Although the bull’s-eye rash is a telltale sign of Lyme, many do not realize that this particular rash is only one of a variety of erythema migrans (EM) rashes possible. In actuality, only a small percentage of people will get this particular manifestation.

An EM rash may (approx. 20%, or more, do not get any rash) show up three to 30 days after a bite. The rash generally expands slowly over days and can spread to 30 centimetres across. It’s typically not itchy or painful but might feel warm to the touch. An Erythema migrans rash is one of the hallmarks of Lyme disease. (Mayo Clinic)

The EM and bull’s-eye rashes are frequently used interchangeably as if they mean the exact same thing resulting in many people (doctors and the public) thinking that they do not have Lyme because their rash is different, or they didn’t have one.

To add to the equation, those with darker skin may not see the rash, leaving even more people without the benefit of the “hallmark” of Lyme disease.

ELISA/Western Blot Lyme tests:

I frequently hear that if a Lyme test comes back negative, people are told by their doctors that they do not have Lyme. According to a Canadian Adverse Reaction Newsletter (Volume 2 – Issue 4), published by the Government of Canada in October 2012 (and verified to be accurate as of May, 2019), the Lyme disease test kits have sensitivity and specificity limitations and should not be the primary basis for making diagnostic or treatment decisions – https://www.canada.ca/en/health-canada/services/drugs-health-products/medeffect-canada/health-product-infowatch/canadian-adverse-reaction-newsletter-volume-22-issue-4-october-2012.html#a1.

The Newsletter goes on to state that there are at least three reasons for a false-negative: (a) a slow antibody response early in the course of the disease, (b) genetic diversity of Borrelia burgdoferi and (c) treatment with antibiotics.

In the book “Conquering Lyme Disease”, by doctors at Columbia University Medical Centre, other reasons for a possible false-negative are noted.

In other words, just because your test is negative does not mean you do not have Lyme or a Lyme-like illness.

Case Numbers:

The confirmed/probable case numbers used in Nova Scotia, and Canada, are thought of as being fairly low and therefore many are not overly concerned about the possibility of contracting Lyme or Tick-borne diseases. However, research has recently been undertaken on what the true numbers may be in this country. Of course, as is the case in all things Lyme, there is conflicting information. However, both research documents do agree that there are more annual cases than the confirmed/probable case numbers would suggest.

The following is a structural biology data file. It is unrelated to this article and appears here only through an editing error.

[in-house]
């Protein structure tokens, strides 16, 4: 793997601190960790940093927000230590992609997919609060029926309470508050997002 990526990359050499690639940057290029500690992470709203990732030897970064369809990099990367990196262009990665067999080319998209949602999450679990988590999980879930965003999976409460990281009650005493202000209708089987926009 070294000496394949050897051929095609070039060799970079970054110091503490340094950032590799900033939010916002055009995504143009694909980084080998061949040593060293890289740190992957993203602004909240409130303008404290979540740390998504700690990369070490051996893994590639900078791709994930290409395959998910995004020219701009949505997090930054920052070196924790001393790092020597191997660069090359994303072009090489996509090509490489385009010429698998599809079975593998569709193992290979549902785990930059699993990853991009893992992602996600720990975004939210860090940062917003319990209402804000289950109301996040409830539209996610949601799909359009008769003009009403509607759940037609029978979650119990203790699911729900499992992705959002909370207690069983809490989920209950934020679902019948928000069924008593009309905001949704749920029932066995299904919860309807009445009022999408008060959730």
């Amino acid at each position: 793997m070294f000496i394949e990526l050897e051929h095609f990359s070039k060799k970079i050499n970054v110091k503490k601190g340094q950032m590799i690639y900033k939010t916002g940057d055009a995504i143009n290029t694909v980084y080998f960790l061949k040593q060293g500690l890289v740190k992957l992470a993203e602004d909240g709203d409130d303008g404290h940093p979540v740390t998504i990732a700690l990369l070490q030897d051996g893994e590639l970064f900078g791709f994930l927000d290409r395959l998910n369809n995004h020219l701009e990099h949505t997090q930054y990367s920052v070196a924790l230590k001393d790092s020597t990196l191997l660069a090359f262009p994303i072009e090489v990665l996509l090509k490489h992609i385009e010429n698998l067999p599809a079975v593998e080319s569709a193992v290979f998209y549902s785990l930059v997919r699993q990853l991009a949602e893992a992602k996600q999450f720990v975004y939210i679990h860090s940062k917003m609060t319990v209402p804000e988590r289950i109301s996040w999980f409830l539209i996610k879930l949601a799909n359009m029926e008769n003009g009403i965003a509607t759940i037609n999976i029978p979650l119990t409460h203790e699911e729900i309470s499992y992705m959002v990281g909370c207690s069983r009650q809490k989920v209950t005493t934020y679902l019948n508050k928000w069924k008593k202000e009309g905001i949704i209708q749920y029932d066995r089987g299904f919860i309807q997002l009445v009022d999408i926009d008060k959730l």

The first research published – https://www.ncbi.nlm.nih.gov/pmc/articles/PMC6315539/  suggested that only 1 in 10 cases are reported. After this research was published, another document was prepared in response that suggested that although the “precise degree of under-reporting is unknown”, it is not as high as the first research document would suggest – https://bmcpublichealth.biomedcentral.com/articles/10.1186/s12889-019-7219-x.

From my own personal experience, I know that many cases are not included in the confirmed/probable case numbers, mine included, because many people are clinically diagnosed but may have had more subjective clinical evidence rather than objective clinical evidence. With my over 40 symptoms, except for an erythema migrans rash (at least I didn’t see one), swollen knees or other visible, easily confirmed symptoms, my doctor still clinically diagnosed me with Tick-borne diseases. I had a multitude of symptoms, affecting numerous systems, and lived and traveled in a highly endemic area. That is the way Lyme and Tick-borne diseases is supposed to be diagnosed.

Whether the true annual numbers are three times higher, 10 times higher, or more, there are enough cases that those in known endemic areas, and elsewhere, should undertake regular preventative measures and consider Lyme and Tick-borne diseases when health issues arise that are not easily diagnosable. Even then there is a risk of a misdiagnosis as many symptoms overlap and if you have a number of symptoms that do not fit under your particular diagnosis, or you have been diagnosed with a number of auto-immune illnesses, consider the possibility of a Tick-borne disease, or two.

Educate yourself as many health care professionals are lacking in this regard.